Tar sands are the fifth largest climate threat in the world

Feature story - January 22, 2013
Canada’s tar sands ranked fifth of the 14th largest carbon intensive projects in the world, according to a new report from Greenpeace International.

 

The “Point of No Return” notes government hypocrisy on major energy projects - like the tar sands - which increases climate change and places populations at risk, citing the proposed massive coal expansion in Australia, China, the US and Indonesia, oil expansion in the Arctic and Brazil, and new gas production in the Caspian Sea and the US.

“No government can approve mega projects like Shell’s proposed new tar sands mines and claim they want to prevent climate chaos and devastation,” said Keith Stewart, climate and energy campaign coordinator for Greenpeace Canada.

Stewart presented the early results from the Canadian component of the report in November 2012 to the Joint Review Panel assessing Shell’s proposed expansion of the Jackpine tar sands mine.

The new report includes groundbreaking analysis by consultancy Ecofys which shows that by 2020 these 14 projects will increase CO2 emissions by six gigatonnes a year. The International Energy Agency (IEA) says that despite years of government promises to reduce emissions, CO2 emissions are already at a record high of 31.6 gigatonnes.

Yet industry is pushing 14 huge coal, oil and gas projects that will soon add 20% to the emissions already causing climate change. Download high resolution version of the image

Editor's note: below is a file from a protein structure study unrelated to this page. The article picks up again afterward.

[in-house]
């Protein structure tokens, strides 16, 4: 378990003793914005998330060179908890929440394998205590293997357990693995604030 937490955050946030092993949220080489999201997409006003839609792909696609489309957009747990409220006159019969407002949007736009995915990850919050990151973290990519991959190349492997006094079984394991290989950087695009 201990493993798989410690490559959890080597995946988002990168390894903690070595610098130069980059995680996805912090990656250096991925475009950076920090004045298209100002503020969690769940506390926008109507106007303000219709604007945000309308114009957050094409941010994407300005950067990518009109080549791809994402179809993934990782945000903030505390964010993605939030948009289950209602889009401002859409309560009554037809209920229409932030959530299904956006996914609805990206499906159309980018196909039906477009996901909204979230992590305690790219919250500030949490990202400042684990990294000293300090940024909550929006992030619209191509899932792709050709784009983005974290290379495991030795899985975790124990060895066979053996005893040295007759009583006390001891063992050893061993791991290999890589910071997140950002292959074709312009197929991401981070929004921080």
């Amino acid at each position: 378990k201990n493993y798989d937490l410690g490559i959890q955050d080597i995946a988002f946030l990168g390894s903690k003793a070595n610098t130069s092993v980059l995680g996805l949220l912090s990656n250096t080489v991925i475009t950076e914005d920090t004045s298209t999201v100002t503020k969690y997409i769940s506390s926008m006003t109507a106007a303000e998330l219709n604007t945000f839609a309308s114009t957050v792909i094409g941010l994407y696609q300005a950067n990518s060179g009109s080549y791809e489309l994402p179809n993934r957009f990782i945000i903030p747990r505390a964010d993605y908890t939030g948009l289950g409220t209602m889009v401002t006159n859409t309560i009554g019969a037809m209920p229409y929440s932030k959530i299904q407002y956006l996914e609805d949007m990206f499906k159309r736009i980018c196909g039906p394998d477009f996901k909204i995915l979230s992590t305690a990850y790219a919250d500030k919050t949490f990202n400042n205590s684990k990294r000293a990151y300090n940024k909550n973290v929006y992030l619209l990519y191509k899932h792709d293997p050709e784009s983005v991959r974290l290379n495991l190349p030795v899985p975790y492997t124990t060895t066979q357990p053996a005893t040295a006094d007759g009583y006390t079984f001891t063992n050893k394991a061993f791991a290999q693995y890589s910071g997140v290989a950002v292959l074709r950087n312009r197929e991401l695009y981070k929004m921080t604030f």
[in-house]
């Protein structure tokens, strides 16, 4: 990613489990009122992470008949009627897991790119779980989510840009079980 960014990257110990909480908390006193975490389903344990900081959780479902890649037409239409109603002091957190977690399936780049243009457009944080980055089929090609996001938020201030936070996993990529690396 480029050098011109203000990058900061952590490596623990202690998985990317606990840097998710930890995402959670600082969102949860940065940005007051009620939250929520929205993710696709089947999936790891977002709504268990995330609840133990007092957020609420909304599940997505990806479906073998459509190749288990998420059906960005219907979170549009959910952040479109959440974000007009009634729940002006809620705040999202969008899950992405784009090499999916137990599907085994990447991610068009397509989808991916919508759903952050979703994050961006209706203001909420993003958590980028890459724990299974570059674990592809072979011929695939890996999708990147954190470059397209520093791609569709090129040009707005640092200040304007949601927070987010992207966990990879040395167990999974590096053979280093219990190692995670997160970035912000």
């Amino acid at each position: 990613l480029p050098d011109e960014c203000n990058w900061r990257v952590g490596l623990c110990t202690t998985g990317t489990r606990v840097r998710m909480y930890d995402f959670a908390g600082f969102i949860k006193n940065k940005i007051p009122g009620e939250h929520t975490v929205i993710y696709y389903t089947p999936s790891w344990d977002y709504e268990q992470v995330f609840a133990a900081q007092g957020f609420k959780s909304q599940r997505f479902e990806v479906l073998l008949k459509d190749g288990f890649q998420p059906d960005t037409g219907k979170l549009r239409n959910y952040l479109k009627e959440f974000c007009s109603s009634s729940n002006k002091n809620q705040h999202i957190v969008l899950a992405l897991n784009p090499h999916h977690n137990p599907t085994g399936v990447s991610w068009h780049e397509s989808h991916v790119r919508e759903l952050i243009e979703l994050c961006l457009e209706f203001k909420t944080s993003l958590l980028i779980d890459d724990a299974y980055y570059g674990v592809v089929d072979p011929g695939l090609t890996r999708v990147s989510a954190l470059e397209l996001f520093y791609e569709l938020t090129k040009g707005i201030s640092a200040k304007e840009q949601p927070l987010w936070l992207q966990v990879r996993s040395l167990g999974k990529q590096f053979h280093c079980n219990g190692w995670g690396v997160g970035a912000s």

The Ecofys modeling found that the yearly CO2 emissions from these projects will be higher than total US emissions and will result in catastrophic global warming.

As key business and government leaders gather in Davos, Switzerland for the World Economic Forum (WEF), they will find WEF’s “Global Risks 2013” report which warns that we are on course for the global temperature to increase by 3.6 to 4℃, possibly by six degrees. These increases are well above the promise of governments to keep global warming to below a two degree increase.

Canada plans to triple dirty oil production from the tar sands, causing a big boost in CO2 emissions. Vast areas of wilderness have already been destroyed to get at the oil.

 

“Given the human suffering, destruction and economic turmoil of recent extreme weather events, a world with runaway climate change is a frightening prospect. We cannot let that be our legacy,” said Kumi Naidoo, executive director of Greenpeace International, who is attending the WEF.

“We have the renewable energy solutions we need to avoid devastating climate change,” said Stewart “but when companies like Shell are promoting, and the Harper government is allowing, these massive climate threats stand in the way.”